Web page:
NRL News

Judge Refuses to Enjoin Pro-Life Texas Law

by | Jan 14, 2013

By Dave Andrusko

Texas District Judge Stephen Yelenosky

Texas District Judge Stephen Yelenosky

Chalk another one up for the state of Texas. On Friday Texas District Judge Stephen Yelenosky turned down a request from Planned Parenthood to issue a temporary injunction against a rule banning abortion providers and their affiliates from participation in the revamped Women’s Health Program, which went into effect January 1.

Judge Yelenosky said Planned Parenthood was unlikely to win at trial. This is the same judge who ruled in favor of Planned Parenthood in November.

Pro-life Gov. Rick Perry (R) released a statement saying the ruling “is great news for Texas women and further proves that Planned Parenthood’s case attempting to derail the Texas Women’s Health Program lacks merit.” He added that PPFA’s injunction request was “nothing more than a desperate move by an organization more concerned with obtaining taxpayer money than with helping women get care. With this ruling, our state can continue caring for Texas women.”

The battle between Texas and the Obama Administration has gone on for well over a year. In 2011 the Texas legislature passed a law that disqualifies abortion business affiliates from participating in the state’s WHP. Texas Attorney General Greg Abbott subsequently found that the law violated no federal law or the U.S. Constitution. In February 2012, the state adopted the rules which are now under challenge by Planned Parenthood.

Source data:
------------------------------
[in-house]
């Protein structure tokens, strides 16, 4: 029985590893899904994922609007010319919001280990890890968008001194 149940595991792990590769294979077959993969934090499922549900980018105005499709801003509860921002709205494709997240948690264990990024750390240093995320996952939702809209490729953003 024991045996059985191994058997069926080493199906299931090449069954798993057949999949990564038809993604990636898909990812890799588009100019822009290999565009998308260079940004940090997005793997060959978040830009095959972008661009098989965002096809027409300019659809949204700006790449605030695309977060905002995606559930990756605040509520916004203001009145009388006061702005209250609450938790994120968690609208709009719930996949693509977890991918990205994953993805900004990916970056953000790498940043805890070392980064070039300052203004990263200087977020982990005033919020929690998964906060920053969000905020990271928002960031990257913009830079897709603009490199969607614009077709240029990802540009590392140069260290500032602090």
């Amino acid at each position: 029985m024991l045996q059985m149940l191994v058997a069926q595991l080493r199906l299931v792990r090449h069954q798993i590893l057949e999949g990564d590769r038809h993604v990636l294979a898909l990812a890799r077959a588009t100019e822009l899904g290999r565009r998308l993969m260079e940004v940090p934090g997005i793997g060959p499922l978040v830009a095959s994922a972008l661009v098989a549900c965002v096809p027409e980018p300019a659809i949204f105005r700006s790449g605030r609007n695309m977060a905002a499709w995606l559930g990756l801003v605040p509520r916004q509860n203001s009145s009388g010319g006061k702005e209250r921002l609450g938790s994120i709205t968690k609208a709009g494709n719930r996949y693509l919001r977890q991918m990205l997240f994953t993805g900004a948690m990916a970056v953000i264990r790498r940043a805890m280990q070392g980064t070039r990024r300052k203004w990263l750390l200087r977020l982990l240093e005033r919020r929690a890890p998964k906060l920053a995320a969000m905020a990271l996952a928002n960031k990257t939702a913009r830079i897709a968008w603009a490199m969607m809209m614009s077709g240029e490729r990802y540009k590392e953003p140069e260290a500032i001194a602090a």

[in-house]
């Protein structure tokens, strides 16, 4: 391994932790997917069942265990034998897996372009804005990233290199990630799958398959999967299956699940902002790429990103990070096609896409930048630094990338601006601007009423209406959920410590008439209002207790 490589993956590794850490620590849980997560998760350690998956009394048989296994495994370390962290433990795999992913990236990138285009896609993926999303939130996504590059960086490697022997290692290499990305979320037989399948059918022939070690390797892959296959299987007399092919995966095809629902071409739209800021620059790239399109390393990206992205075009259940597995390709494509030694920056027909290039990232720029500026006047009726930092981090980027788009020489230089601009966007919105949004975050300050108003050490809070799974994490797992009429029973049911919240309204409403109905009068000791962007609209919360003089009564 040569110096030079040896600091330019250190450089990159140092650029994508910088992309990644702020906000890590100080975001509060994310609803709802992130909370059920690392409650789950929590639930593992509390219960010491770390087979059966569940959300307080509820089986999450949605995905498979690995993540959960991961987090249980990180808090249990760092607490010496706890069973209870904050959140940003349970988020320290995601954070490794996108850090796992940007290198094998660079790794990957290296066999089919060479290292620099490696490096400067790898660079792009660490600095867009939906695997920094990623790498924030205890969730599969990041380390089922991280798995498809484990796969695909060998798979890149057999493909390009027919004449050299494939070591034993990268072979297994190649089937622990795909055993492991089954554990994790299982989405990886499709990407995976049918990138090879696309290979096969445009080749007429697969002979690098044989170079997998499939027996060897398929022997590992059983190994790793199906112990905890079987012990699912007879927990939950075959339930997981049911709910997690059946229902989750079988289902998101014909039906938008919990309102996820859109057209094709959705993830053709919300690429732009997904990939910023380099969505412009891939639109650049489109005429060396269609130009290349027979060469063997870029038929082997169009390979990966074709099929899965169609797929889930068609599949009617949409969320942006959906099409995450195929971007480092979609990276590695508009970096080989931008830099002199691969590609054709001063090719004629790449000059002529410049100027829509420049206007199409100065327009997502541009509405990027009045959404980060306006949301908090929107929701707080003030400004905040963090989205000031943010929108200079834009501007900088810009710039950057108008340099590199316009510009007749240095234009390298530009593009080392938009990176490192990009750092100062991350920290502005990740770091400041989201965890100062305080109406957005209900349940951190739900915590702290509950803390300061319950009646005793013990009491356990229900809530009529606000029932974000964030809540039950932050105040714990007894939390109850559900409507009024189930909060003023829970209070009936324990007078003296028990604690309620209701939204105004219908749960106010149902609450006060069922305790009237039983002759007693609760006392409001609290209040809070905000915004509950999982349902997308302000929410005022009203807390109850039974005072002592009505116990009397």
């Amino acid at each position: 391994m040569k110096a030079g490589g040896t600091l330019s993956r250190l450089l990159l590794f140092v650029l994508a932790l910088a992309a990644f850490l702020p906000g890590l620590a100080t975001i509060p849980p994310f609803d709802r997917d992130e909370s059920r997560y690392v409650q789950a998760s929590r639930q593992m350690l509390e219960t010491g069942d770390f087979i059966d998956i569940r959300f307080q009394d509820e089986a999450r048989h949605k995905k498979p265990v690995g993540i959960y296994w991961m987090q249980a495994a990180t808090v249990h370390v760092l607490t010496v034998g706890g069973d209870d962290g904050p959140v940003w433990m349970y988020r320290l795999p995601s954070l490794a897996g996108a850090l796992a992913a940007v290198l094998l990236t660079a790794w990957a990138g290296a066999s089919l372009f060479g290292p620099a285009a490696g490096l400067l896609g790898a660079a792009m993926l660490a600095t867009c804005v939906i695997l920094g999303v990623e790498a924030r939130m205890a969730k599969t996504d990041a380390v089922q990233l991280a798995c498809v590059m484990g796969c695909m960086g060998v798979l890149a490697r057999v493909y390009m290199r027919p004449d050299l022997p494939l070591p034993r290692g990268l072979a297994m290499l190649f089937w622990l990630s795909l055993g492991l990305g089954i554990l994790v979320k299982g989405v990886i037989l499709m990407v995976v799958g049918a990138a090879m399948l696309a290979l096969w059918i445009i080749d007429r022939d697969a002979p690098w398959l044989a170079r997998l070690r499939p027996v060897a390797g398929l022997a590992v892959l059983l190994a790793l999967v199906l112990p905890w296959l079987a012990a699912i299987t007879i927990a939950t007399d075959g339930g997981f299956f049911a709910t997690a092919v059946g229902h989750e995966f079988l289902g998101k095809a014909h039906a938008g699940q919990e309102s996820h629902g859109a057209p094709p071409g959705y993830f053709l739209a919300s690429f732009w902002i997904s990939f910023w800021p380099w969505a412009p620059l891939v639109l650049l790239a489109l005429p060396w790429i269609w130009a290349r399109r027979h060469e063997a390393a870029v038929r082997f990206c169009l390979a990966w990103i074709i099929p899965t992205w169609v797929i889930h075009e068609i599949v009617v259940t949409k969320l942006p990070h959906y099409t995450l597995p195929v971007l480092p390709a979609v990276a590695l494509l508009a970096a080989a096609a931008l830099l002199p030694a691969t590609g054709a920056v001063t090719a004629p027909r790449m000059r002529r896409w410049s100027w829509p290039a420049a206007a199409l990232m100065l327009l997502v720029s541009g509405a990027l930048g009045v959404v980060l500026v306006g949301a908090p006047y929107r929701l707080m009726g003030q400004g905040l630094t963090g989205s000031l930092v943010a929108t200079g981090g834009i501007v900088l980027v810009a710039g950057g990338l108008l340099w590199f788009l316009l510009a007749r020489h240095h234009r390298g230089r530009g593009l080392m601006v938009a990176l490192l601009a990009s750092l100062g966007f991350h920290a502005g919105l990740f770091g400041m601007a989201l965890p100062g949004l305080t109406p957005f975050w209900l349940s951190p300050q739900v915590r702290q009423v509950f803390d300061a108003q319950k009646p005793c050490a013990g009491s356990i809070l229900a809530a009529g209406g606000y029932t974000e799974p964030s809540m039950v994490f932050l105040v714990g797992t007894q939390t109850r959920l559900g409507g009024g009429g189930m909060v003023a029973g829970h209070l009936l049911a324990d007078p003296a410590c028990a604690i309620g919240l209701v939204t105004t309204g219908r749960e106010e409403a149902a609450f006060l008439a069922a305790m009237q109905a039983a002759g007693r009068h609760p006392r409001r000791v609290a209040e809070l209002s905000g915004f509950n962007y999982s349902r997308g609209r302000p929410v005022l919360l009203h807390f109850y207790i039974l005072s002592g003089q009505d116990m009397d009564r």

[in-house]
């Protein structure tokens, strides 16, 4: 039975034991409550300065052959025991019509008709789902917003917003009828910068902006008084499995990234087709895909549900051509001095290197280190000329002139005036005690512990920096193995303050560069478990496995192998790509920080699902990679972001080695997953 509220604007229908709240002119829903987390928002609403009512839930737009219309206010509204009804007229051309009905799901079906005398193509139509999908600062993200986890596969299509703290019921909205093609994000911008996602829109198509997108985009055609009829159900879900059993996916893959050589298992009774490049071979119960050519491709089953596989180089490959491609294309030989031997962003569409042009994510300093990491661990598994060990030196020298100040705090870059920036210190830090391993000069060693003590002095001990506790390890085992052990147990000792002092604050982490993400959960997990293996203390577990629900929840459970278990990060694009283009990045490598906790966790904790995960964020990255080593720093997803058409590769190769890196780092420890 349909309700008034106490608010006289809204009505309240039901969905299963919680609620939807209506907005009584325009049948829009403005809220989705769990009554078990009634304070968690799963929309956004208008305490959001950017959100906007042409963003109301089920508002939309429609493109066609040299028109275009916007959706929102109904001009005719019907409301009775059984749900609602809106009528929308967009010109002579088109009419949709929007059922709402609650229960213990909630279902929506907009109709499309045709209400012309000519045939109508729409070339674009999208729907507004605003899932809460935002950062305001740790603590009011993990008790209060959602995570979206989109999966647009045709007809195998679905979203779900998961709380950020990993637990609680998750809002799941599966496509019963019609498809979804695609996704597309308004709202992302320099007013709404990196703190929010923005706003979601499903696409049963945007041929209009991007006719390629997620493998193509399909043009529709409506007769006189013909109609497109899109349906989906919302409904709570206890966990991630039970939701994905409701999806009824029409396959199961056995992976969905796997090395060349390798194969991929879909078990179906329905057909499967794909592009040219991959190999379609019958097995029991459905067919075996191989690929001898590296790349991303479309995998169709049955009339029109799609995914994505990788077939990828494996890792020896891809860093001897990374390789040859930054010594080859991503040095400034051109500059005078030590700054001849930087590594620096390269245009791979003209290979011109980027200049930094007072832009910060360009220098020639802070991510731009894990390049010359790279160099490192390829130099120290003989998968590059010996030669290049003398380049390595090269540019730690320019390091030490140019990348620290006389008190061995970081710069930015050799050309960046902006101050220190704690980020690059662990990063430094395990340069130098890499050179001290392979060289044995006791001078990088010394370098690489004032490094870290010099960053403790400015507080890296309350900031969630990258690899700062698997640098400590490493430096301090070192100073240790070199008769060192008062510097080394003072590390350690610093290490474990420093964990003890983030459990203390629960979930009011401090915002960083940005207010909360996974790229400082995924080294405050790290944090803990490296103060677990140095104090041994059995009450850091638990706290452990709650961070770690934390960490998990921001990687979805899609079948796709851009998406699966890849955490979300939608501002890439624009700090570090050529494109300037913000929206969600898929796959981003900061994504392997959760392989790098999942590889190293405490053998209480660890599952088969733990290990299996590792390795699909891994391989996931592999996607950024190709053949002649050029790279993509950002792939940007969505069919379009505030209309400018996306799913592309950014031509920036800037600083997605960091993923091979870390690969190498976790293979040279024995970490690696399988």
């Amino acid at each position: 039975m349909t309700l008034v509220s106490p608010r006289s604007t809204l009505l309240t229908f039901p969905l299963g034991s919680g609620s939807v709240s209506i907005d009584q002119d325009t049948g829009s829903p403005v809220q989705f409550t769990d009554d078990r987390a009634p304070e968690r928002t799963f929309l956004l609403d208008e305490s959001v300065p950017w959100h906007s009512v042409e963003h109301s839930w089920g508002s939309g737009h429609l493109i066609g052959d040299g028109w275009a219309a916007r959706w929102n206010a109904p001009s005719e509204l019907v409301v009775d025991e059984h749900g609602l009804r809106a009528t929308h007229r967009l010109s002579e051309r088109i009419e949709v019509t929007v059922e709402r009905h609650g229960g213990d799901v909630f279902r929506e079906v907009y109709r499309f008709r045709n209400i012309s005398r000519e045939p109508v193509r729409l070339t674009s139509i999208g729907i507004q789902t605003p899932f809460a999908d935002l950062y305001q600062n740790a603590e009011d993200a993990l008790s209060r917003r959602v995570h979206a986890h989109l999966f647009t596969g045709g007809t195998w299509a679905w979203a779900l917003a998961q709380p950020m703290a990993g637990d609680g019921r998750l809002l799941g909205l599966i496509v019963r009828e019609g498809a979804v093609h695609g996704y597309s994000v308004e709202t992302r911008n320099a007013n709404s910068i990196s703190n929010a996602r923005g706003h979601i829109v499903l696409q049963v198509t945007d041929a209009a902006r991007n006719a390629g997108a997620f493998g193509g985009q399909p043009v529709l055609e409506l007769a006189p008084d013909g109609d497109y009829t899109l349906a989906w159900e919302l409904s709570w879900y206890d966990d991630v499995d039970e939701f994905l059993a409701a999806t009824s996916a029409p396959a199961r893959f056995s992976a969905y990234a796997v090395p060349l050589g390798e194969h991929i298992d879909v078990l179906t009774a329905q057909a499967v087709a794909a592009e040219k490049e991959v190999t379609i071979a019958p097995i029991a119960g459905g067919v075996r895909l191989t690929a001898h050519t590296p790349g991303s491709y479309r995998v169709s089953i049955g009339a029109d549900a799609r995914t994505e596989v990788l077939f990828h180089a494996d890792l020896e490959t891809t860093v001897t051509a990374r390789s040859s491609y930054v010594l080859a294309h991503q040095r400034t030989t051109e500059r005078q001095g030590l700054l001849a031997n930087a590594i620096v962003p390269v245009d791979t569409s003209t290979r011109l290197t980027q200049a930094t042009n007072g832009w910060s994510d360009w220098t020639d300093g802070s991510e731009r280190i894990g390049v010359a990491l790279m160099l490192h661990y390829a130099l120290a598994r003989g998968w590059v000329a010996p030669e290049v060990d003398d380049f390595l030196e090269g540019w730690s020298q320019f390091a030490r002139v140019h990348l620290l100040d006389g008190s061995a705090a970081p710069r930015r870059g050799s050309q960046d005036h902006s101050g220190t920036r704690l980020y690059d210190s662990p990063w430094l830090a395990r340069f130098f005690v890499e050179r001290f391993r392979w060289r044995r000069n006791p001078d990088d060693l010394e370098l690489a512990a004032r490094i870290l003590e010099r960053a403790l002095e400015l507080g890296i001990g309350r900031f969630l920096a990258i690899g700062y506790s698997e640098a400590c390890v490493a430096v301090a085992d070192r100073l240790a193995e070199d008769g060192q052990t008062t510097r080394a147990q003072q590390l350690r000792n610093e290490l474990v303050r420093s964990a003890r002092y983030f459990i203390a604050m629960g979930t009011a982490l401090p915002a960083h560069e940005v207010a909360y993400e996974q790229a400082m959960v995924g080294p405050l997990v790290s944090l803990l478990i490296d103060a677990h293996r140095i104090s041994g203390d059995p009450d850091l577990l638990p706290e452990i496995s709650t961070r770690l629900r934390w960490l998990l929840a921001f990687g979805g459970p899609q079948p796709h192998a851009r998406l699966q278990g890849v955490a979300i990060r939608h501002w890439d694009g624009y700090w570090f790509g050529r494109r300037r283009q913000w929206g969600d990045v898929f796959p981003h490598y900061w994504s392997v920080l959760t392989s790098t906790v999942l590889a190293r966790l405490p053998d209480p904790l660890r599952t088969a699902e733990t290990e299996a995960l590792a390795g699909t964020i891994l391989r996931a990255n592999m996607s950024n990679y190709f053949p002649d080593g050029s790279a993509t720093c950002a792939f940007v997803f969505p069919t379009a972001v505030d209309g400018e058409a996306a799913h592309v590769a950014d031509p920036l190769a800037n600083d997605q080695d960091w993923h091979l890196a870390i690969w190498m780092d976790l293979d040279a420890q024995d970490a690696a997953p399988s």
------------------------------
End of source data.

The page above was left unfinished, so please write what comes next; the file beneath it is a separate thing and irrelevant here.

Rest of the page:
In response the Obama Administration threatened to cut off all federal funding. That’s exactly what it did, effective at the end of 2012. The federal government had provided some 90% of the program’s $40 million dollar budget.

But from the beginning, Gov. Perry said that, if necessary, Texas would start its own WHP using state funds, which it did on January 1.

Ironically, by taking away all federal funding, the Obama Administration undercut its own argument in court.

In explaining why he was rejecting the request of six Planned Parenthood of Greater Texas Inc. affiliates, Yelensky wrote, “There must not only be probable injury but also a likelihood that the legal claim will succeed at final trial.”

He went on to say in his two-page order, “If, as plaintiffs argue, a successor program [to the old WHP funded almost entirely by the federal government] must be Medicaid-funded then the only legal remedy would be for this court to shut down the state-funded women’s health program, not to order the inclusion of Planned Parenthood.”

NRL News Today has a lengthy archives of stories about this legal battle. The latest story–“Judge allows exclusion of Planned Parenthood in Texas Women’s Health Program” –can be read at

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Categories: PPFA